Paying cash for a cup of coffee? Don’t let Twitter know…

Paul Joseph Watson
Friday, February 17, 2012

Given the fact that the FBI has characterized the view that the U.S. should return to the gold standard as an extremist belief held by potential domestic terrorists, should goldbugs be concerned about the agency’s efforts to create a new app that tracks ‘suspicious comments’ made on social media websites?

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A document posted online recently by the Federal Bureau of Investigation seeks developers to create an app that will have the capability to “rapidly assemble critical open source information and intelligence … to quickly vet, identify, and geo-locate breaking events, incidents and emerging threats.”

Critics of this new form of data mining fear that the FBI could follow the example of the Department of Homeland Security in monitoring social media websites for comments critical of the federal government.

“Information pulled from sites like Facebook, Twitter and blogs could be cross referenced with other databases to identify potential threats,” the ACLU told Fox News.

Prime amongst those potential threats, according to the FBI’s counterterrorism division, are Americans who “believe the United States went bankrupt by going off the gold standard”. People who hold this political viewpoint should be treated as “extremists” who “pose a growing threat to local law enforcement officers,” the FBI warned earlier this month.

In addition, as part of the FBI’s Communities Against Terrorism program, under which businesses are being recruited to spot potential terrorists, the agency characterizes paying cash for a cup of coffee, buying supplies of food in bulk, showing an interest in online privacy, and a myriad of other banal activities, as potential indications of terrorism.

Former FBI agent Mike German said comments made on a Twitter account deemed suspect by the FBI could create a “cloud of suspicion” over people merely using social media to express their First Amendment rights, warning that the feds could use the data to “increase video surveillance in a neighborhood.”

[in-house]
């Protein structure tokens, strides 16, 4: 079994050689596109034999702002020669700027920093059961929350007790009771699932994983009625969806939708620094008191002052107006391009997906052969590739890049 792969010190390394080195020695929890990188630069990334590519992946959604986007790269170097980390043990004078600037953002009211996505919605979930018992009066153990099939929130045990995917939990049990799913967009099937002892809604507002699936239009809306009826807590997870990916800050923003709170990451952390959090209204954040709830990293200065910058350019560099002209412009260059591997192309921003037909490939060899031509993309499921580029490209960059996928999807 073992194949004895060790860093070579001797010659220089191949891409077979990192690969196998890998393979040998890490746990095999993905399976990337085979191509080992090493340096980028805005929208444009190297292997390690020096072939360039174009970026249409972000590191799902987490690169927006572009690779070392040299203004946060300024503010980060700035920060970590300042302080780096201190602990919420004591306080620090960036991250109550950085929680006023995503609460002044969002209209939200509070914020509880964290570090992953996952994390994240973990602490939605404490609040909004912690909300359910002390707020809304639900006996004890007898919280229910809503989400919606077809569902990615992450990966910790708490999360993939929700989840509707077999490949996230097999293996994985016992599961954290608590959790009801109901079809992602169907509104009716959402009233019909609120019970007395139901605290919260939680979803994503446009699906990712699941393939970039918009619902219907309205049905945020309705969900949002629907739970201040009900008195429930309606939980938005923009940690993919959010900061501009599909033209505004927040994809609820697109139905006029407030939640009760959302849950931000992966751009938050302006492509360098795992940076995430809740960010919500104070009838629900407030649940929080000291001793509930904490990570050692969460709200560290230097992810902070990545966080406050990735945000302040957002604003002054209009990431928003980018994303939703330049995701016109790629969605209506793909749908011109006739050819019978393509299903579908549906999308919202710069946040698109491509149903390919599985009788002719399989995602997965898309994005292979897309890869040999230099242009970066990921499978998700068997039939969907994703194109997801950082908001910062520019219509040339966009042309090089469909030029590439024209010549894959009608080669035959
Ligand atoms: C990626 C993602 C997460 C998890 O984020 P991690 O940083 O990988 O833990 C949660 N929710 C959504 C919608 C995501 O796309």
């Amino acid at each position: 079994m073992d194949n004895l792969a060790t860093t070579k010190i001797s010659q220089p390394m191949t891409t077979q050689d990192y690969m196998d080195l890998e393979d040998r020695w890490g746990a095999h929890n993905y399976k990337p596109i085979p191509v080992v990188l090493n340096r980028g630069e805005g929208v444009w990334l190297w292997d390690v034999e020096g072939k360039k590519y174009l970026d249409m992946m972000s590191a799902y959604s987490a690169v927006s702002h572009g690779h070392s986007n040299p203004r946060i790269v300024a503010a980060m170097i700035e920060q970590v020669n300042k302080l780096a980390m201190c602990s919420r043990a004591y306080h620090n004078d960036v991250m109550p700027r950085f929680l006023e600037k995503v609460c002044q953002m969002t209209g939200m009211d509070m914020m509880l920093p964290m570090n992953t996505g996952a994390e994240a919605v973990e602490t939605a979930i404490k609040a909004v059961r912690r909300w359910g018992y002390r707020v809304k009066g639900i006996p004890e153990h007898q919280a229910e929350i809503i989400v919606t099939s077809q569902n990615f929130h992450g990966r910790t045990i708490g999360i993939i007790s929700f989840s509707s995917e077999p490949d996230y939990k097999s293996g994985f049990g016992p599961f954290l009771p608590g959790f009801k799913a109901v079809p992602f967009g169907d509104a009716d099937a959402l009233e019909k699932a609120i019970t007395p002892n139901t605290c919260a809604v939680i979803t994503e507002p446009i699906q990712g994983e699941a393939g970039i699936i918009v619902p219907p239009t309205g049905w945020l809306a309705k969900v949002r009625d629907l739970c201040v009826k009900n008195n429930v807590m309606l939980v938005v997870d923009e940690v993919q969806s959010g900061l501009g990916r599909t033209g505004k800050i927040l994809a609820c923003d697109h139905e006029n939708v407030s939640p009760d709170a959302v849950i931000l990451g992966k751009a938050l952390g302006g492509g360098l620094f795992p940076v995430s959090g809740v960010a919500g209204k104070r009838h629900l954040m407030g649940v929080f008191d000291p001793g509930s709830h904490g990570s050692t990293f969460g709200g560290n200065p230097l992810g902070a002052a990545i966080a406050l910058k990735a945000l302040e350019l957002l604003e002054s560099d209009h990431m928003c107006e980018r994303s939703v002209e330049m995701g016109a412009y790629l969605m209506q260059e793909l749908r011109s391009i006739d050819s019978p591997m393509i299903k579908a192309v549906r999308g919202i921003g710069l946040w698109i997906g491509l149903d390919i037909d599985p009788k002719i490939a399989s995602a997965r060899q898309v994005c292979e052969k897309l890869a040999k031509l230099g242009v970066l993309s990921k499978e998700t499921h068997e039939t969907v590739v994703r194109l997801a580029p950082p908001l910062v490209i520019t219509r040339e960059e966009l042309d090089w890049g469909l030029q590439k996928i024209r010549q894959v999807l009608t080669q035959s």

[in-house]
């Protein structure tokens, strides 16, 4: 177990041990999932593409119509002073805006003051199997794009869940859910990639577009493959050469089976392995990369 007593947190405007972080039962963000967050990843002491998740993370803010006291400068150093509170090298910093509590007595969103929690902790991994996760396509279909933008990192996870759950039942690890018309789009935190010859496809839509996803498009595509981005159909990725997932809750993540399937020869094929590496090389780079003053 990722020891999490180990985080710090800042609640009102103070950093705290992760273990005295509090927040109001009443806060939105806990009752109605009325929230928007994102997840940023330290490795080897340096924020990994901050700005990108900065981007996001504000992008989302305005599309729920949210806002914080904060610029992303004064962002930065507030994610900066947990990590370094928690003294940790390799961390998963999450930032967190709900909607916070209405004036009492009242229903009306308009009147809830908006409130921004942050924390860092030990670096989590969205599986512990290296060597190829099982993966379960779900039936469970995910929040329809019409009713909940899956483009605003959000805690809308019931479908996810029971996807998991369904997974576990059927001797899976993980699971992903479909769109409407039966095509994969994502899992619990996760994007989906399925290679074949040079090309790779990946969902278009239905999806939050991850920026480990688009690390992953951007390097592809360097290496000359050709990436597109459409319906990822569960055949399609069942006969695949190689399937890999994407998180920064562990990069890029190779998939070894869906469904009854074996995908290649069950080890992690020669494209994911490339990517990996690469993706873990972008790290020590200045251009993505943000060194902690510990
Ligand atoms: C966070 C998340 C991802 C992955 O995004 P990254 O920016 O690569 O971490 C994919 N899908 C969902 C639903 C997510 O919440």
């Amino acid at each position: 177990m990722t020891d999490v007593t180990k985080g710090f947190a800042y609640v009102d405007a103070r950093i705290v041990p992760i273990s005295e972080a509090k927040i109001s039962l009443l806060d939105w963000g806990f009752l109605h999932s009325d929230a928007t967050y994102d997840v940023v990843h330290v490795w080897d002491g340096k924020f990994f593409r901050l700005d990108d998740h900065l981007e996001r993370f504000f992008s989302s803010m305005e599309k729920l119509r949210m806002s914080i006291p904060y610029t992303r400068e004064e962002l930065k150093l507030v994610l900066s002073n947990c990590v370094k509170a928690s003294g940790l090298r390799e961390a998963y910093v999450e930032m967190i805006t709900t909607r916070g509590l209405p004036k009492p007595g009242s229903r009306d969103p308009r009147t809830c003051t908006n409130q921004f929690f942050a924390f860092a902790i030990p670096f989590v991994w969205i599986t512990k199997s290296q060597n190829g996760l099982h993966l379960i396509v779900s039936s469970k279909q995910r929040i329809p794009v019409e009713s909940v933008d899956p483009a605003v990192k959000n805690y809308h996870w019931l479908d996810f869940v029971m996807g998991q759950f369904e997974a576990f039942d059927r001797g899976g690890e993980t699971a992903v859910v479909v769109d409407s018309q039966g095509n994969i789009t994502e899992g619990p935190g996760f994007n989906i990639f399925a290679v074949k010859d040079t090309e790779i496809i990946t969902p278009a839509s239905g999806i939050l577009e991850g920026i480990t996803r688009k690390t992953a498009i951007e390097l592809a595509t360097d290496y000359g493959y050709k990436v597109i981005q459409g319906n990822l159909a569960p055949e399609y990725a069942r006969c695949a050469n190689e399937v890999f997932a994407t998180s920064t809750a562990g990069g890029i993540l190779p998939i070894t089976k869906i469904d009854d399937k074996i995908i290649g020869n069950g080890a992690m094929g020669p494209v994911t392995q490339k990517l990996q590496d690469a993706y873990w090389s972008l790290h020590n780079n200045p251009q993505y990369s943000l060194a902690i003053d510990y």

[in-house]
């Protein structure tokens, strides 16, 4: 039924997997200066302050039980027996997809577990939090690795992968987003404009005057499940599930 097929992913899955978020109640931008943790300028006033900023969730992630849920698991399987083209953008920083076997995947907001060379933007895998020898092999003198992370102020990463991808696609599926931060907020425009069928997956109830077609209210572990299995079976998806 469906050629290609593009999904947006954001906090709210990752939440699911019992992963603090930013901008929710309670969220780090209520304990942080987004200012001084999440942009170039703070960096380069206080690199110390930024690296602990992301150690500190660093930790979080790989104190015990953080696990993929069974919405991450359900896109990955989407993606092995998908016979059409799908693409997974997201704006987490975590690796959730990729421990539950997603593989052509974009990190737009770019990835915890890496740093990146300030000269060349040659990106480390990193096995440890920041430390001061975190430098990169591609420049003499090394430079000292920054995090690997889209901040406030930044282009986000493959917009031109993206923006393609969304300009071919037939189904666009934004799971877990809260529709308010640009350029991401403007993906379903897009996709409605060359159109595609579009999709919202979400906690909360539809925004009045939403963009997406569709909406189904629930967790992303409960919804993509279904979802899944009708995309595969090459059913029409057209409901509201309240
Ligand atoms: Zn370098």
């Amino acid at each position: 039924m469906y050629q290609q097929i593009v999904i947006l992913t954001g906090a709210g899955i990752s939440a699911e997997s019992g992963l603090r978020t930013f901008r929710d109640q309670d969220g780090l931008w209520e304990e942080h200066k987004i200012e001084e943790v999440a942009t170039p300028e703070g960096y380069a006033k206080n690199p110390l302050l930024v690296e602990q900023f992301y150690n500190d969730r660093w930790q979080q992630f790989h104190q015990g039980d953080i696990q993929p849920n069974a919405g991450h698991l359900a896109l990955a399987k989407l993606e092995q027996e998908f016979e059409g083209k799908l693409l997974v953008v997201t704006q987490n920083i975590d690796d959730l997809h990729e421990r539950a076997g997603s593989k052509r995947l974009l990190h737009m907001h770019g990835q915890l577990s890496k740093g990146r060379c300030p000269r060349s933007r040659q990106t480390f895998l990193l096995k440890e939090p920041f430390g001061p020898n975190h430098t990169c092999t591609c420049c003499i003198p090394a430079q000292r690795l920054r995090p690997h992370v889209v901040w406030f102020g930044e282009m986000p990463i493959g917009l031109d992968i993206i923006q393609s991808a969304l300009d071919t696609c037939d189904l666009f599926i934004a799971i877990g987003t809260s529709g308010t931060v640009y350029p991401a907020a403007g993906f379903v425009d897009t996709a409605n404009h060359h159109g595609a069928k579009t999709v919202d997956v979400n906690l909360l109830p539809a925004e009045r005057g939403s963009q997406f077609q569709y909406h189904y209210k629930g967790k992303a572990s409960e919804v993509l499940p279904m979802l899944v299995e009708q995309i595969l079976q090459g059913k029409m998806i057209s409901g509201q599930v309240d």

“Part of what we want to protect is the freedom to speak your mind, to criticize government policies without fear that the government will take it the wrong way and start treating you as if you’re a threat,” German told Fox News.

That chilling effect of Americans refraining from criticizing their government in online forums due to fears over reprisals was the subject of a congressional hearing yesterday.

A Department of Homeland Security monitoring effort similar to the FBI’s proposal stoked controversy after it emerged that the DHS had hired an outside contractor, General Dynamics Advanced Information Systems, to monitor social media outlets along with a list of websites, on a “24/7/365 basis,” in order to uncover “any media reports that reflect adversely on the U.S. Government and the Department.”

This included monitoring remarks by residents of Standish, Michigan in “newspaper comment talkbacks, local blogs, Twitter posts, and publicly available Facebook posts,” to gage the response to a plan to bring Guantanamo Bay detainees to a local prison.

The Federal Emergency Management Agency also recently announced a plan to hire a private contractor to track news coverage of its activities in order to help “Monitor the effectiveness of public affairs messaging.”



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